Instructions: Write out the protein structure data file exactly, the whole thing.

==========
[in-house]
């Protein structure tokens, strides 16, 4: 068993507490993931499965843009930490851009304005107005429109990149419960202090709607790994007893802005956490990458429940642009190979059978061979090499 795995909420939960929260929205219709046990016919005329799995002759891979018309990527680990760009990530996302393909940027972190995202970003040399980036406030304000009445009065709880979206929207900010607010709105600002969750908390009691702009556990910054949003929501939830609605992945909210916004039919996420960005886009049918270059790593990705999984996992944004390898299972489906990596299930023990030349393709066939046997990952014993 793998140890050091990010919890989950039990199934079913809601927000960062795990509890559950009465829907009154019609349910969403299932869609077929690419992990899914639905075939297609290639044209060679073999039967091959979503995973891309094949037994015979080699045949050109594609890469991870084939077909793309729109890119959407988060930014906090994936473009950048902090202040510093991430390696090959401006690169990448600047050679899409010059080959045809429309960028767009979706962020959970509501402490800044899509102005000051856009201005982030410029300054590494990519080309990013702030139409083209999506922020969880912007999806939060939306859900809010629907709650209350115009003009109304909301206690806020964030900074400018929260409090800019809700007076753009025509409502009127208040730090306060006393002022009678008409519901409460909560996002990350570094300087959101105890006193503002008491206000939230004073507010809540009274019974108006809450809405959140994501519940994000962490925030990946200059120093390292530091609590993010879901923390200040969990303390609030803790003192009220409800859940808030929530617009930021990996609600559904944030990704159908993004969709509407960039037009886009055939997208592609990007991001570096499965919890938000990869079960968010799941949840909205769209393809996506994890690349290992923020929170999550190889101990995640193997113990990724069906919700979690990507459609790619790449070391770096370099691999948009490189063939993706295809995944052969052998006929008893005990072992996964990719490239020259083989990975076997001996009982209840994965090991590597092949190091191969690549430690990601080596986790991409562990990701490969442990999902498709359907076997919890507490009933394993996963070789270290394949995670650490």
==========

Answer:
[in-house]
């Protein structure tokens, strides 16, 4: 068993507490993931499965843009930490851009304005107005429109990149419960202090709607790994007893802005956490990458429940642009190979059978061979090499 795995909420939960929260929205219709046990016919005329799995002759891979018309990527680990760009990530996302393909940027972190995202970003040399980036406030304000009445009065709880979206929207900010607010709105600002969750908390009691702009556990910054949003929501939830609605992945909210916004039919996420960005886009049918270059790593990705999984996992944004390898299972489906990596299930023990030349393709066939046997990952014993 793998140890050091990010919890989950039990199934079913809601927000960062795990509890559950009465829907009154019609349910969403299932869609077929690419992990899914639905075939297609290639044209060679073999039967091959979503995973891309094949037994015979080699045949050109594609890469991870084939077909793309729109890119959407988060930014906090994936473009950048902090202040510093991430390696090959401006690169990448600047050679899409010059080959045809429309960028767009979706962020959970509501402490800044899509102005000051856009201005982030410029300054590494990519080309990013702030139409083209999506922020969880912007999806939060939306859900809010629907709650209350115009003009109304909301206690806020964030900074400018929260409090800019809700007076753009025509409502009127208040730090306060006393002022009678008409519901409460909560996002990350570094300087959101105890006193503002008491206000939230004073507010809540009274019974108006809450809405959140994501519940994000962490925030990946200059120093390292530091609590993010879901923390200040969990303390609030803790003192009220409800859940808030929530617009930021990996609600559904944030990704159908993004969709509407960039037009886009055939997208592609990007991001570096499965919890938000990869079960968010799941949840909205769209393809996506994890690349290992923020929170999550190889101990995640193997113990990724069906919700979690990507459609790619790449070391770096370099691999948009490189063939993706295809995944052969052998006929008893005990072992996964990719490239020259083989990975076997001996009982209840994965090991590597092949190091191969690549430690990601080596986790991409562990990701490969442990999902498709359907076997919890507490009933394993996963070789270290394949995670650490």